There are four ways your Tesla can be serviced: The usual ways, by bringing your car to their service center, or through a road call, but you can ALSO get your car serviced over the phone, via wifi, and with a “house call”. During my first 10 months of ownership, I’ve experienced three out of the four.
My first experience with Tesla’s service was a house call to install my garage door opener, ‘Home Link’. I made the appointment using the Tesla app on my phone, got instructions to ensure that the service rep would not be exposed to any Covid danger, and received confirmation of the date and time. Easy and efficient.
One of the many nice things about Teslas is there is so much routine maintenance you will never need, like periodic ‘lube, oil, filter’, tune ups, brake jobs (I rarely use my brakes). The maintenance schedule tells you to check your tires, your fluid levels and your wiper blades. That’s it. And you don’t even have to do that, because your car will TELL you if something is amiss…which it did several weeks ago, with an alert on my screen that the front passenger airbag needed attention, leading me to my second experience, service via phone and wifi.
Although the service rep certainly gave it her all, we ultimately concluded that I needed to bring the car in. Still, our time together wasn’t a waste because I learned that you “reboot” by simultaneously pressing both scroll buttons on the steering wheel, a handy thing to know. (Yes, I also could have read the manual, but what fun is that?)
After the technician determined it was safe to drive, I headed for one of the two Tesla Service Centers in New Jersey, my third experience. Lucky for me, it is a mere 17 miles away.
The loaner I was given was another Model 3. If they had been smart, they would have given me an S, so I could notice all the cool things THAT model had that my 3 didn’t. Instead I got a “standard” 3, which made me congratulate myself on the wisdom of my choice. One difference that I noticed immediately were the shiny metal pedals. I figured those were what you got when you bought the cheaper “standard” model. Nope. I subsequently learned were PERFORMANCE pedals, available for $150 from the Tesla Store. As I mentioned earlier, I RARELY need to use the brake, and I only use the accelerator when I’m not in self driving mode, so I can’t comprehend why ANYONE would pay more for shiny pedals. Does it make the car go faster? Does your foot grip the pedal better? Maybe it’s a guy thing? Speaking of “guy things”, I discovered the car was set to “chill” mode, which prevented me from driving like a 17 year old, experiencing the power and grandeur of a Tesla for the first time. (Okay, that was definitely sexist. There are certainly female speed demons out there.)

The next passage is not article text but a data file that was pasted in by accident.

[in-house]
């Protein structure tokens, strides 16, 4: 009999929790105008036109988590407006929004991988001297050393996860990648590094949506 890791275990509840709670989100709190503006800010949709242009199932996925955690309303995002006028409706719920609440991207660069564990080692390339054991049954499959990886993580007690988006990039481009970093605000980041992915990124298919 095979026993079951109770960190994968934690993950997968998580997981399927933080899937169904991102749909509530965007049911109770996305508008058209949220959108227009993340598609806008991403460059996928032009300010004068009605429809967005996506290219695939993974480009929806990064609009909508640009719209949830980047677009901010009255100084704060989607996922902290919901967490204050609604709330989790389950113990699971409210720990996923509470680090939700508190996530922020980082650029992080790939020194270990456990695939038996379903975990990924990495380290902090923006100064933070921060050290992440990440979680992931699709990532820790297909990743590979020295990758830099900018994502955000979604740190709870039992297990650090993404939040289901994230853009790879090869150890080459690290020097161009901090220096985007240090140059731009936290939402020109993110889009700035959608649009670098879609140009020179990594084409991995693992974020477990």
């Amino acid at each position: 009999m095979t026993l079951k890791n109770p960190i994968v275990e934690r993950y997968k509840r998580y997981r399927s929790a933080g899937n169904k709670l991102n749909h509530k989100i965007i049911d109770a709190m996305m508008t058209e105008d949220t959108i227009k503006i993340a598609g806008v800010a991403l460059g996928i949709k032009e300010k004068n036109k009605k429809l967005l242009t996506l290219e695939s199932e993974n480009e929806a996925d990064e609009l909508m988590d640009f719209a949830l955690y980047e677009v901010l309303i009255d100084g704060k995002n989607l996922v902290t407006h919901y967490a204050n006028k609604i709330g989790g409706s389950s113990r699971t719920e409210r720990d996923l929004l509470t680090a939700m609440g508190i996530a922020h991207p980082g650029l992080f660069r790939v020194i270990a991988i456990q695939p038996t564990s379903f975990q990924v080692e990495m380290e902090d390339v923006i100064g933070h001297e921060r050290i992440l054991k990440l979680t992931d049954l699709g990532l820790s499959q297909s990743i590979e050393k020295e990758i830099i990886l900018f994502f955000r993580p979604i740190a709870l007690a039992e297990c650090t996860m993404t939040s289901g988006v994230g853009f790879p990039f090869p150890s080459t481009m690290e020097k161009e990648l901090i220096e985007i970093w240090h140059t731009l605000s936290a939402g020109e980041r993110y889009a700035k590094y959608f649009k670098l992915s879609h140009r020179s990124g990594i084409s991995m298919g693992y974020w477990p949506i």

It turns out that the problem was with the front passenger seat, which had to be replaced, so a new seat had to be ordered and delivered. The Tesla App on my phone kept me updated on the expected completion date. How wonderful not to be subjected to the annoying prompts on an Interactive Voice Response System: “Press 1 if you want to buy a new car, press 2 if you are considering killing yourself so you don’t have to listen to this annoying music while you wait for what feels like hours…” Another easy, positive experience.
I can’t report back on the fourth experience, road service, because so far I haven’t needed it. I’m thinking that a flat tire might be likely reason for summoning help. Teslas do not come equipped with a spare tire in the trunk, although you could probably buy one if you so desired. I definitely don’t desire, because I haven’t ever changed a tire in my life, and I have no intention of starting now. But for those who have the “do it yourself” itch, there is also something that you can buy from the Tesla store (which will be discussed in a future post). If I DO use road service, you can count on me to report back.
Bottom line, as I approach my first year of ownership (March 5th is our anniversary), I have to give high marks to Tesla for service, especially because of the need to access it infrequently.
3 thoughts on “The Tesla Chronicles- 4. Service”
Yikes!! You hardly ever use your brakes. What happens if the traffic light turns red? Who thought reading about cars could be so entertaining!
Well, it depends. If you have activated “self drive” and a car has already stopped at the light, your car will also stop ( applying the brakes at the optimal time to maximize recharging the battery). If you are driving, you just take your foot off the accelerator and the car slows to a stop. You only use the brake if there isn’t a car already stopped at the light or if you are so close and going so fast that you wouldn’t stop in time. Of course, if you were t as cheap as I am, you would have purchased FULL self drive, in which case you just sit back and let the car do it all. It sounds more complicated than it actually is. Within a day, I had completely mastered the technique.
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I too marvel at the low maintenance costs for my EV. But, since I purchased mine from a dealership that also sells gas-powered cars, I still get postcards from them alerting me to discounts on oil changes. HA!
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